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Evaluate Aristotles view that the soul is mortal and inseparable from the body, making reference to Plato.

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Introduction

Transfer-Encoding: chunked ´╗┐Evaluate Aristotle?s view that the soul is mortal and inseparable from the body, making reference to Plato Aristotle argued that a living creature is substance made of two parts body and soul. The soul of which is form and the body, matter. He argued that the body and soul are two interdependent parts of a human that rely on each other. When the body dies as does the soul, there was no separation at death and no afterlife. Aristotle placed great emphasis on physical world and the forces adopted within this. On the other hand, Plato was a dualist and believed that the soul was the single most important part of a person and believed in the importance of moral concepts, ideas and the afterlife. Aristotle was Plato?s most prized student, but disagreed with him on a lot of cases, these disagreements came from fundamental differences between the two philosophers as Plato was a rationalist whilst Aristotle was empiricist. Plato believed in the ideal realm, which is a pre-existence of the soul, in other words us in soul form without a body. ...read more.

Middle

This would also contradict both Aristotle & Plato?s theistic point of views which argued that God only blew the breath of soul in to people. A problem comes for philosophers including Aristotle in the distinction between the body and soul. Aristotle quite elegantly put through his theory using an analogy of an axe. Arguing that is a person were a metaphorical axe, then its body would be made of metal & wood, however the soul would be the thing to actually make it an axe, without it, it would be nothing but metal and wood, the soul adds the swinging capacity that gives it use. If it lost its soul it would no longer be an axe. For Aristotle what was really important was the end purpose of the object. An axe to chop, an eye to see, a teacher to teach. Aristotle, unlike Plato dualist theories, believed that the body and soul are different parts of the same overall being. This does not allow for the immortality of the soul. ...read more.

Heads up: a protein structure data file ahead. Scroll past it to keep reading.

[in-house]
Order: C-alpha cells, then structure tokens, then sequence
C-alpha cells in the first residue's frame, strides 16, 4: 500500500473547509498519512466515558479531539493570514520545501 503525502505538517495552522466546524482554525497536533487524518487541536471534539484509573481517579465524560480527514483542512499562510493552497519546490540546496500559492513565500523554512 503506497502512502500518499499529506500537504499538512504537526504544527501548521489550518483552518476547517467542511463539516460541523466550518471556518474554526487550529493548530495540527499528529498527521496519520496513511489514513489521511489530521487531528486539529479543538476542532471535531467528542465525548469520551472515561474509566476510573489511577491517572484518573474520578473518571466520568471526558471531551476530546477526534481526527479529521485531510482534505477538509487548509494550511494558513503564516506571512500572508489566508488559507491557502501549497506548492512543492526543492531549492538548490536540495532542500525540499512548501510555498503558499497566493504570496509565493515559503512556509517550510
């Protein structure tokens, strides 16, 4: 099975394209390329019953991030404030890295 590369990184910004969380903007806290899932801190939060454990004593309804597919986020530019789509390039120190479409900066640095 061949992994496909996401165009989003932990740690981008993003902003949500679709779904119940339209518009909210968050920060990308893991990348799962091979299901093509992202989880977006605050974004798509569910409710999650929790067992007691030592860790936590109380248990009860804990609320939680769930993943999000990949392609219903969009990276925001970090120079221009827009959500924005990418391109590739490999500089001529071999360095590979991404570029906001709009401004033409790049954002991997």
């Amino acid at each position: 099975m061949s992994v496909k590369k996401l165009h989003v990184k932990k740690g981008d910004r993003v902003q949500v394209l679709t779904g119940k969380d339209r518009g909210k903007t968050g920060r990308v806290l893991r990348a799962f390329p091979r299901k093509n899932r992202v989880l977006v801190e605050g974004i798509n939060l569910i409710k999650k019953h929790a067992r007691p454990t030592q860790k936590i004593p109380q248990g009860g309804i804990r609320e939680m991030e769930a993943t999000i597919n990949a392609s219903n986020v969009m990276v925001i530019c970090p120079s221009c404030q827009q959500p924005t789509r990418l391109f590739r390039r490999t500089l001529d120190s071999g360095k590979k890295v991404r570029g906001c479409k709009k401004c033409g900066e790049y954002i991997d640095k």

Conclusion

As Plato argues that opposite forms may not exist in the same object. For example an axe cannot be both sharp and blunt. As the soul derives life through association with the form of life it cannot admit death. This association leads to an immortal soul trapped in a constant cycle of being embodied then escaping at death to return to the ideal realm, and then reborn into another human body. In conclusion I disagree with Aristotle?s view that the soul is mortal and inseparable from the body, although I credit him for his strong arguments and analogy of the axe. The main reason for my support of Plato does not come from Plato himself, but from a rationalist standpoint. My key concern with Aristotle?s work on this matter is that it doesn?t fully combat the idea of innate knowledge of which is key. Chomsky?s linguistic arguments have also been backed up by experiments with animals of which are smarter than a three year old child yet have not been able to learn a basic form of language. Proving to me that there is some form of pre-existing soul possibly from the soul having lived before or from the ideal realm. ...read more.

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